Stories: Two presentations in the second annual Tennessee Williams Festival St. Louis, Bertha in Paradise and Ensemble 2.0, offered different looks into the art and life of the renowned playwright whose formative years were spent in St. Louis.

Bertha in Paradise imagines what may have happened to Bertha, a prostitute on the verge of death in the vignette Hello from Bertha in Williams’ The Rooming House Plays. In Ensemble 2.0, a number of players recite letters written by members of the Williams family in a staged reading produced by Francesca Williams, the playwright’s niece.

Other Info: Building on momentum created with the inaugural Tennessee Williams Festival St. Louis in 2016, the second annual event featured 19 distinct elements and 54 performances, including plays, live music, movies, visual arts exhibits, readings, panel discussions, contests, tours and parties.

Bertha in Paradise kicked off festivities on Wednesday, May 4 at the Curtain Call Lounge which adjoins The Fox Theatre with Anita Jackson reprising her role from last year’s performance of Hello from Bertha. This version of Bertha was decidedly more upbeat and robust, as Bertha in Paradise conjectures what became of the character of Bertha from The Rooming House Plays’ vignette.

Jackson was accompanied by the honky-tonk stylings of pianist Charles Creath, with Donna Weinsting repeating her role as the madam Goldie, Joel King as an agreeable stage hand and Maggie Winninger on opening night only as a young associate of Bertha’s. Each of them took turns performing, although Jackson did the lion’s share of the cabaret-style warbling.

The show focused on deliveries of blue and bawdy classics such as I Need a Little Sugar in My Bowl, My Daddy Rocks Me and My Handy Man, each of which Jackson shaped with her signature crooning style, larger than life, eager to please and happy to be pleased as well. While too often repetitive in its execution, the show was managed capably by director David Kaplan, who adhered to the “earthly pleasures” preferred by Bertha in songstress mode.

Weinsting had a grand time asking the ribald question, Anybody Here Want to Try My Cabbage?, and the troupe occasionally joined Jackson for a grinning melody or two. Performed in the intimate Curtain Call Lounge, Bertha in Paradise set the stage for the four primary days of the festival, May 4-7.

On Monday, May 8, several performers gathered on the stage at the .ZACK Incubator for a staged reading of Ensemble 2.0. Produced by writer/editor/artist Francesca Williams, daughter of Williams’ younger brother Dakin, Ensemble 2.0 traces the lives of matriarch Edwina Williams and her three children Rose, Thomas and Walter Dakin from childhood to their deaths.

It offered a sometimes interesting glimpse into the personal lives of the Williams family, although never once mentioning Tom’s homosexuality or his “colorful” life far from his genteel Southern background or Midwestern heartland childhood. The specter of the roustabout Williams’ patriarch, a traveling salesman who abandoned his family but whose influence still remained, loomed over the piece.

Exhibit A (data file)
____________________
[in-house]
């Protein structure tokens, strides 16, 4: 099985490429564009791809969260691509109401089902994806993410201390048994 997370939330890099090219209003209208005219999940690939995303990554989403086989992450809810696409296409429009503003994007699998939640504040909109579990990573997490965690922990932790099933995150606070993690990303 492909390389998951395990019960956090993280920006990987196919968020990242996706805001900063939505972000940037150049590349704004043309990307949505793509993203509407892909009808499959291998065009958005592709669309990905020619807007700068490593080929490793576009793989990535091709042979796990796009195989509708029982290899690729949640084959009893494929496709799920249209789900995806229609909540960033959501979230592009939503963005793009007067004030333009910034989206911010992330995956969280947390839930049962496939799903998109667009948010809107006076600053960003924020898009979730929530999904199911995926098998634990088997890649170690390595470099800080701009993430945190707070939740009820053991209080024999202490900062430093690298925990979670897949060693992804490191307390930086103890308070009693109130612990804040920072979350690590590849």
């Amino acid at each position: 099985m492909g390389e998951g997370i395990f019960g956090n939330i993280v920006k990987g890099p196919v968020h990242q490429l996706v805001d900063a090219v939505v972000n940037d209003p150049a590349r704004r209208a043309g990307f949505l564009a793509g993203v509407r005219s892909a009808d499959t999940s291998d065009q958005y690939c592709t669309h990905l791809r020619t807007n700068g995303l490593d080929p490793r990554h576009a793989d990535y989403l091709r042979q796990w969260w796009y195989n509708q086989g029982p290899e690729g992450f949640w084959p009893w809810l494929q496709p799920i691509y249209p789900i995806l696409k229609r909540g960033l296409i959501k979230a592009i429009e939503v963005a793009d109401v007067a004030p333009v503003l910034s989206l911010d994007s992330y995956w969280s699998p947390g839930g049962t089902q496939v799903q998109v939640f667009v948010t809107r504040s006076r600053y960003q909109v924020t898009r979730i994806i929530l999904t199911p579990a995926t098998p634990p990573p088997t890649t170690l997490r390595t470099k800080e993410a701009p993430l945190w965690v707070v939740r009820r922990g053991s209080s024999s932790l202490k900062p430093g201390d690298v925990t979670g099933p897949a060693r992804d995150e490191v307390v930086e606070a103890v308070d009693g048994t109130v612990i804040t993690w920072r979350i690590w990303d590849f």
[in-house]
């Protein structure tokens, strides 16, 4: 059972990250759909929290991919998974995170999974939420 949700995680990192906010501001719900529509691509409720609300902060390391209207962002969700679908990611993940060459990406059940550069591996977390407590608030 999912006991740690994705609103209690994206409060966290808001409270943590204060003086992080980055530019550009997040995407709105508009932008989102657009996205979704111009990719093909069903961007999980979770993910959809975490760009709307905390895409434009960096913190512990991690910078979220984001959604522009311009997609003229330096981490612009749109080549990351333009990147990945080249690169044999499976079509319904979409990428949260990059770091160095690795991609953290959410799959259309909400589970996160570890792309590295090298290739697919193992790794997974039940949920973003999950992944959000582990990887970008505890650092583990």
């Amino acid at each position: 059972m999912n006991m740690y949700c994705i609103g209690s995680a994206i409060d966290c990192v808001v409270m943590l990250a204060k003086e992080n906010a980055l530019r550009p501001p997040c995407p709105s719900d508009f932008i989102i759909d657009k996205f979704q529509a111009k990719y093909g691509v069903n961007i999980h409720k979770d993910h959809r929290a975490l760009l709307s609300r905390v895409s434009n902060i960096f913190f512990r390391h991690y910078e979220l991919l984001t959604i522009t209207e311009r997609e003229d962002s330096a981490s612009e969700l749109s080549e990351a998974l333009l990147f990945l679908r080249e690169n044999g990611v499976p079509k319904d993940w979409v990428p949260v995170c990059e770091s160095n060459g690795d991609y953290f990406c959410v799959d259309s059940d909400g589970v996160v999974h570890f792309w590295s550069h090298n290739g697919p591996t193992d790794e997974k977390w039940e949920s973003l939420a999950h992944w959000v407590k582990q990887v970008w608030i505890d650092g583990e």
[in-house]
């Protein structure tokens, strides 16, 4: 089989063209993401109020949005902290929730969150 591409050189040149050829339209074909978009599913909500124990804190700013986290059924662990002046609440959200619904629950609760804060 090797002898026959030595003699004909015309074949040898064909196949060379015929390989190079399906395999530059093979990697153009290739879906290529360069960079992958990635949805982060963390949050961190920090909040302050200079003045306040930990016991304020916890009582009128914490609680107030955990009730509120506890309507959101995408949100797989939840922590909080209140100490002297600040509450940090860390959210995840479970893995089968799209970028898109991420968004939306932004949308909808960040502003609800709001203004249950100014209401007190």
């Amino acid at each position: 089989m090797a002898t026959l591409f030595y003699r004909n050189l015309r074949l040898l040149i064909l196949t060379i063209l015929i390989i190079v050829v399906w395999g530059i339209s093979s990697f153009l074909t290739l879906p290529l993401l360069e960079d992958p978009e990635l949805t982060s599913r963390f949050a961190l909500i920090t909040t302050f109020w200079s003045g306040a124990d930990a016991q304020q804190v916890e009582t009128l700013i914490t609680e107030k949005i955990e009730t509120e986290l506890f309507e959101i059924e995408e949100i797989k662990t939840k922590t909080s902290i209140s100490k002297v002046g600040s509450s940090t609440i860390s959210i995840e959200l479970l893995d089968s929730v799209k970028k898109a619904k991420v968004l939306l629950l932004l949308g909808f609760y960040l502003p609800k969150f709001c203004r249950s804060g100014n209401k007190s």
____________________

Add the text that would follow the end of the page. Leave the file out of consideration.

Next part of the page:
Directed by Richard Chapman, the reading seemed to exhibit some friction between players from time to time, or maybe that was just my imagination. Often, too, some performers stumbled over their lines, indicating that perhaps more rehearsal time would have been advantageous both for them and for the final product.

Still, there were memorable performances. Broadway actress Angelica Page, daughter of actor Rip Torn and the late actress Geraldine Page, shaped her presentation of Edwina’s correspondence with the acerbic, starched and eccentric style that recalls Amanda Wingfield from The Glass Menagerie. Her words were clipped, lips pursed and rarely did a smile etch her face.

Bridgette Bassa conveyed the pampered and later delusional life of Rose, who suffered an egregious lobotomy in a disastrous effort to address her increasing psychological instability, while Ben Watkins portrayed the stiff Dakin, who brought his own sometimes bizarre behavior to the family but also kept it afloat with his legal background and mind for business.

Paul Cereghino’s depiction of Thomas Lanier “Tennessee” Williams was all over the board, ranging from the attentive missives sent by the successful yet dutiful son and brother to his exasperation with his brother’s folly-filled forays into politics and his honest, loving concern for his troubled sister. Kari Ely portrayed Williams’ long-time agent Audrey Wood, the lone non-relative at the podium.

While interesting in revealing aspects of the Williams’ family’s personal background, Ensemble 2.0 was by its very nature too often static and uninvolving. Still, it served as an informative addition to the festival, and references to sites and buildings known to St. Louisans reaffirmed what a local treasure Williams’ legacy remains to this day.

Plays: Bertha in Paradise, Ensemble 2.0

Company: Second Annual Tennessee Williams Festival

Venue: Curtain Call Lounge, .ZACK Incubator

Dates: Runs concluded

Photos courtesy of Ride Hamilton and ProPhotoSTL